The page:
After a false-start in January, the Vice President’s Office says they’ll be ready for a total ban on plastic bags at the end of June.
“The process has taken a long time … Comprehensive regulations on production, trade and use of plastic bags will guide consumers, industrialists and dealers,” says Richard Muyungi, assistant director for climate change in the Vice President’s Office.
“The government wants the [sic] smooth process of controlling the use of harmful plastic bags,” says Muyungi.
When the ban does come into effect, it is expected there will be an amnesty period after which the National Environment Management Council (NEMC) will conduct spot checks with on-the-spot fines for businesses not adhering to the ban.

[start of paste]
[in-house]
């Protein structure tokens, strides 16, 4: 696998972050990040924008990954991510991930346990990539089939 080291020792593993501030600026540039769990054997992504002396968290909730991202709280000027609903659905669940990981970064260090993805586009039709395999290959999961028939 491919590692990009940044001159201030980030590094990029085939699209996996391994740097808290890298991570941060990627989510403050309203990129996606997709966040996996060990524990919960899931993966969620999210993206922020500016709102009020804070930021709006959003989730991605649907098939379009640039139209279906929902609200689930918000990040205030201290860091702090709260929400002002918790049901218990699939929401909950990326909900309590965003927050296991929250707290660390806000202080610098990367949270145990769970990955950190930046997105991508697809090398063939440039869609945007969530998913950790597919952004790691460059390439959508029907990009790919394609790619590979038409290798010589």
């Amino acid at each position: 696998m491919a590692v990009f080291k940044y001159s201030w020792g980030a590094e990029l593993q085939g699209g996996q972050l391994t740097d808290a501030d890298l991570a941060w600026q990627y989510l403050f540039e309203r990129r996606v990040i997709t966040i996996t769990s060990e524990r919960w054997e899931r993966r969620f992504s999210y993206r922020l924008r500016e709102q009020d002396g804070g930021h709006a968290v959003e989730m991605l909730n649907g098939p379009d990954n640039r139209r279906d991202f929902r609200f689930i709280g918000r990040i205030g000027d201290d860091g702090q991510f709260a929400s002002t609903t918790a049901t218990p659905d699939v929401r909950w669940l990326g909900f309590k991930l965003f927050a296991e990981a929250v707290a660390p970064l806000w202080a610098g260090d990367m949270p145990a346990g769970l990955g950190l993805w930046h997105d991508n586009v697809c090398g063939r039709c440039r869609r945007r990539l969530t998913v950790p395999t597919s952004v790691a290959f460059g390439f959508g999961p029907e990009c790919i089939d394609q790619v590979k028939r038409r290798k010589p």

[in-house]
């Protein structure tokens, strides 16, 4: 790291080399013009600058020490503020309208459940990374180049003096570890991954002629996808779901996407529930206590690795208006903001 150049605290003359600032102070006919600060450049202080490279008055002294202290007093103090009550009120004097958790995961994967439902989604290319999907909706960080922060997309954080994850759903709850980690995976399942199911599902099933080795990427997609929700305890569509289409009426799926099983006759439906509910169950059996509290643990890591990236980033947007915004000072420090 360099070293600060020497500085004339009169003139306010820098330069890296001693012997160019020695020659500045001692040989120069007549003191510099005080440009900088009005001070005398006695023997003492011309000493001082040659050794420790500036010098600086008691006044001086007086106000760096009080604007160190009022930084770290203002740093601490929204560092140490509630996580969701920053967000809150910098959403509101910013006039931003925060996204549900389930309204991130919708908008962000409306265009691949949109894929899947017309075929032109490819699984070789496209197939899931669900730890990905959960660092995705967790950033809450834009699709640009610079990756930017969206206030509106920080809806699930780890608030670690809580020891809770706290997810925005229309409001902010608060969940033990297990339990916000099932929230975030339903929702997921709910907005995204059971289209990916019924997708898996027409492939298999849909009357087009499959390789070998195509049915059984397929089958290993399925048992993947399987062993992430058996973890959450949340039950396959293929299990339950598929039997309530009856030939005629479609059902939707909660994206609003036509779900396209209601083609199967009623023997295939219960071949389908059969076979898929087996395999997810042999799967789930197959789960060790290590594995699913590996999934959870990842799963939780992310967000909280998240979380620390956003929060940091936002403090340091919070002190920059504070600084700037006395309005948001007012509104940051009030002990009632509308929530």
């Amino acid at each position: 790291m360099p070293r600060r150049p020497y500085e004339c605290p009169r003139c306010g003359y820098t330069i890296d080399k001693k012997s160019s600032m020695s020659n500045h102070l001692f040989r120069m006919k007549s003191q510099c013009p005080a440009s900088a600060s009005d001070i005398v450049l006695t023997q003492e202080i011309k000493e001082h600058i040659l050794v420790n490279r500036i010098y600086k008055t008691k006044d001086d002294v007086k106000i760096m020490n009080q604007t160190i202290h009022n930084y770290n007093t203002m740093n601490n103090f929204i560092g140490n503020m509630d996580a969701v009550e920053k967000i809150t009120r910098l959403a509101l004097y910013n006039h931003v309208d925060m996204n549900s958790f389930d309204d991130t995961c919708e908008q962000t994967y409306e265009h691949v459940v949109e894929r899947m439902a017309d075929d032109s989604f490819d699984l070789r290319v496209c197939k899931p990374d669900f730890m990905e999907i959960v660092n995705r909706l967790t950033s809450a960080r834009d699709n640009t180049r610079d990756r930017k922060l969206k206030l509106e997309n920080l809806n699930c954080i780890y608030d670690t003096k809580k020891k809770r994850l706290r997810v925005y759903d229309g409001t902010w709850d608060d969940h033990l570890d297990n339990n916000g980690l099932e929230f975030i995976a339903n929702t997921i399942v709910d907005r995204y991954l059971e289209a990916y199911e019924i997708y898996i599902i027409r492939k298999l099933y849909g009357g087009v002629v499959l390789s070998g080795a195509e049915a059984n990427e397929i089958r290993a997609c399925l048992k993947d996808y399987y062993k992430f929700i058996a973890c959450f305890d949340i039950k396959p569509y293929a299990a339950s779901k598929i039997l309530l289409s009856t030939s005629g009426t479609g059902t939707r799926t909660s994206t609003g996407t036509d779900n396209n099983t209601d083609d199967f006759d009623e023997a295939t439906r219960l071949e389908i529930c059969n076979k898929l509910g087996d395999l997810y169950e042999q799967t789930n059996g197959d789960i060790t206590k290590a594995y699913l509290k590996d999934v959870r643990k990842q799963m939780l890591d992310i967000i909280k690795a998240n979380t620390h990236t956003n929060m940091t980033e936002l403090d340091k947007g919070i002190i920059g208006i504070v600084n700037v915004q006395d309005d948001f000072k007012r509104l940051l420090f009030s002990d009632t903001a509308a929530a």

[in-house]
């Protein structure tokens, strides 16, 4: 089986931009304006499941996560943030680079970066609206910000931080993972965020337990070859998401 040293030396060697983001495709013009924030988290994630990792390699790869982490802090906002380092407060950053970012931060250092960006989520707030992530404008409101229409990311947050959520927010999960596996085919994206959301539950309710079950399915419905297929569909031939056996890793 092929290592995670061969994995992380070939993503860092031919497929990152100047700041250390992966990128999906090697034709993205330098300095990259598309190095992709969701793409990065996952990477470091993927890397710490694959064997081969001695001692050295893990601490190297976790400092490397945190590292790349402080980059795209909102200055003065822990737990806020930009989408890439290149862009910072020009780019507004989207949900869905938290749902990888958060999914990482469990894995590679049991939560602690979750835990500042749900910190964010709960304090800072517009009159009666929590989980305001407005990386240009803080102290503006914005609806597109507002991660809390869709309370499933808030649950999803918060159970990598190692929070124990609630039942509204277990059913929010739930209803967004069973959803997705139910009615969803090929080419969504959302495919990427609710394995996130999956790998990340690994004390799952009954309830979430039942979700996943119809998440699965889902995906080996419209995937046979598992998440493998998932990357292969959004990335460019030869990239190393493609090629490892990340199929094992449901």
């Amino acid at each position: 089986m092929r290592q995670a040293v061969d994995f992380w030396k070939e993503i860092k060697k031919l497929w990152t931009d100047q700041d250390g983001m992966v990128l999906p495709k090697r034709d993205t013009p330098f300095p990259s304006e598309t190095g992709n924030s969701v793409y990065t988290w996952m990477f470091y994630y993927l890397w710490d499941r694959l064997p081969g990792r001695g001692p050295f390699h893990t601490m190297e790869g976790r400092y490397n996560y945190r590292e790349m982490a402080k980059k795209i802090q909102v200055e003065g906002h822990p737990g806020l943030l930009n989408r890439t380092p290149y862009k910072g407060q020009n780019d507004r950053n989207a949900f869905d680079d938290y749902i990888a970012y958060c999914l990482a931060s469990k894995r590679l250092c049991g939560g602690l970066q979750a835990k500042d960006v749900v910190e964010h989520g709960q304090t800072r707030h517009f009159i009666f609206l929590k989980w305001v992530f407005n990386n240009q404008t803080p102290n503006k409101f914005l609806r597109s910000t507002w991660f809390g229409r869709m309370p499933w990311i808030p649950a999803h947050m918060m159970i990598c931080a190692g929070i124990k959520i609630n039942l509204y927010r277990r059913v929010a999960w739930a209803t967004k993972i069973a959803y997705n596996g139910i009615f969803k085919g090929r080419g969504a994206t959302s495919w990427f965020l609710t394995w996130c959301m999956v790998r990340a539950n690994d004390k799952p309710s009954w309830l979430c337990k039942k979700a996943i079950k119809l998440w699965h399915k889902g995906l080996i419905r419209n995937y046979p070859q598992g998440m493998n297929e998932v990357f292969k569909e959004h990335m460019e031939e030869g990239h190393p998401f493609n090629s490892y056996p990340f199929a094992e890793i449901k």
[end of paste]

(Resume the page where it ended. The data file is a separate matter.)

Some supermarkets have already switched to using paper bags.
Zanzibar adopted the use of paper bags in 2005, and Rwanda banned their use in 2008.
UN Habitat ranks Dar as ‘well below average’ in sanitation and waste compared to other African cities.